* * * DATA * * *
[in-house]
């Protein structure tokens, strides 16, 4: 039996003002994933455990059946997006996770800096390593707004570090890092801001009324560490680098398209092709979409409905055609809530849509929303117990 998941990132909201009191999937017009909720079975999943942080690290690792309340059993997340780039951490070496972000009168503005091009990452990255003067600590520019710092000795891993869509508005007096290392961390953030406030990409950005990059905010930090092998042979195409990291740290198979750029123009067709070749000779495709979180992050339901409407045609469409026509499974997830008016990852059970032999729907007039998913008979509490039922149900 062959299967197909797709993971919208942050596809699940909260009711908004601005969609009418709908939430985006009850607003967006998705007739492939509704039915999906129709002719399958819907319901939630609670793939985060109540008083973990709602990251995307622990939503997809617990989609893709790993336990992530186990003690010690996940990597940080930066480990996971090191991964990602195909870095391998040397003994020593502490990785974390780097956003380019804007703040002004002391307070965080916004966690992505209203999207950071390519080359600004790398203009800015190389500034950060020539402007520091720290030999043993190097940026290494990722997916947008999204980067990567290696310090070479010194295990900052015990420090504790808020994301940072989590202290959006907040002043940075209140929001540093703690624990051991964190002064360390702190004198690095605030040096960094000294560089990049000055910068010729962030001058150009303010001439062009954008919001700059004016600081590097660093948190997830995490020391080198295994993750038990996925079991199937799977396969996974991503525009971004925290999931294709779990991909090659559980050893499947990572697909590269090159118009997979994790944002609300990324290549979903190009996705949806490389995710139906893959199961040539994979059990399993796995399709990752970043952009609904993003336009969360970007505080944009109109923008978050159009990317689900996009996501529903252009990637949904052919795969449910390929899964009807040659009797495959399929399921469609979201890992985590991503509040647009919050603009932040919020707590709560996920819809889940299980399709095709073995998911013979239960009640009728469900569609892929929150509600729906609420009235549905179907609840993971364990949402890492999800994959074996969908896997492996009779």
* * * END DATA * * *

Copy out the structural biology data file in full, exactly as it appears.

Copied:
[in-house]
């Protein structure tokens, strides 16, 4: 039996003002994933455990059946997006996770800096390593707004570090890092801001009324560490680098398209092709979409409905055609809530849509929303117990 998941990132909201009191999937017009909720079975999943942080690290690792309340059993997340780039951490070496972000009168503005091009990452990255003067600590520019710092000795891993869509508005007096290392961390953030406030990409950005990059905010930090092998042979195409990291740290198979750029123009067709070749000779495709979180992050339901409407045609469409026509499974997830008016990852059970032999729907007039998913008979509490039922149900 062959299967197909797709993971919208942050596809699940909260009711908004601005969609009418709908939430985006009850607003967006998705007739492939509704039915999906129709002719399958819907319901939630609670793939985060109540008083973990709602990251995307622990939503997809617990989609893709790993336990992530186990003690010690996940990597940080930066480990996971090191991964990602195909870095391998040397003994020593502490990785974390780097956003380019804007703040002004002391307070965080916004966690992505209203999207950071390519080359600004790398203009800015190389500034950060020539402007520091720290030999043993190097940026290494990722997916947008999204980067990567290696310090070479010194295990900052015990420090504790808020994301940072989590202290959006907040002043940075209140929001540093703690624990051991964190002064360390702190004198690095605030040096960094000294560089990049000055910068010729962030001058150009303010001439062009954008919001700059004016600081590097660093948190997830995490020391080198295994993750038990996925079991199937799977396969996974991503525009971004925290999931294709779990991909090659559980050893499947990572697909590269090159118009997979994790944002609300990324290549979903190009996705949806490389995710139906893959199961040539994979059990399993796995399709990752970043952009609904993003336009969360970007505080944009109109923008978050159009990317689900996009996501529903252009990637949904052919795969449910390929899964009807040659009797495959399929399921469609979201890992985590991503509040647009919050603009932040919020707590709560996920819809889940299980399709095709073995998911013979239960009640009728469900569609892929929150509600729906609420009235549905179907609840993971364990949402890492999800994959074996969908896997492996009779």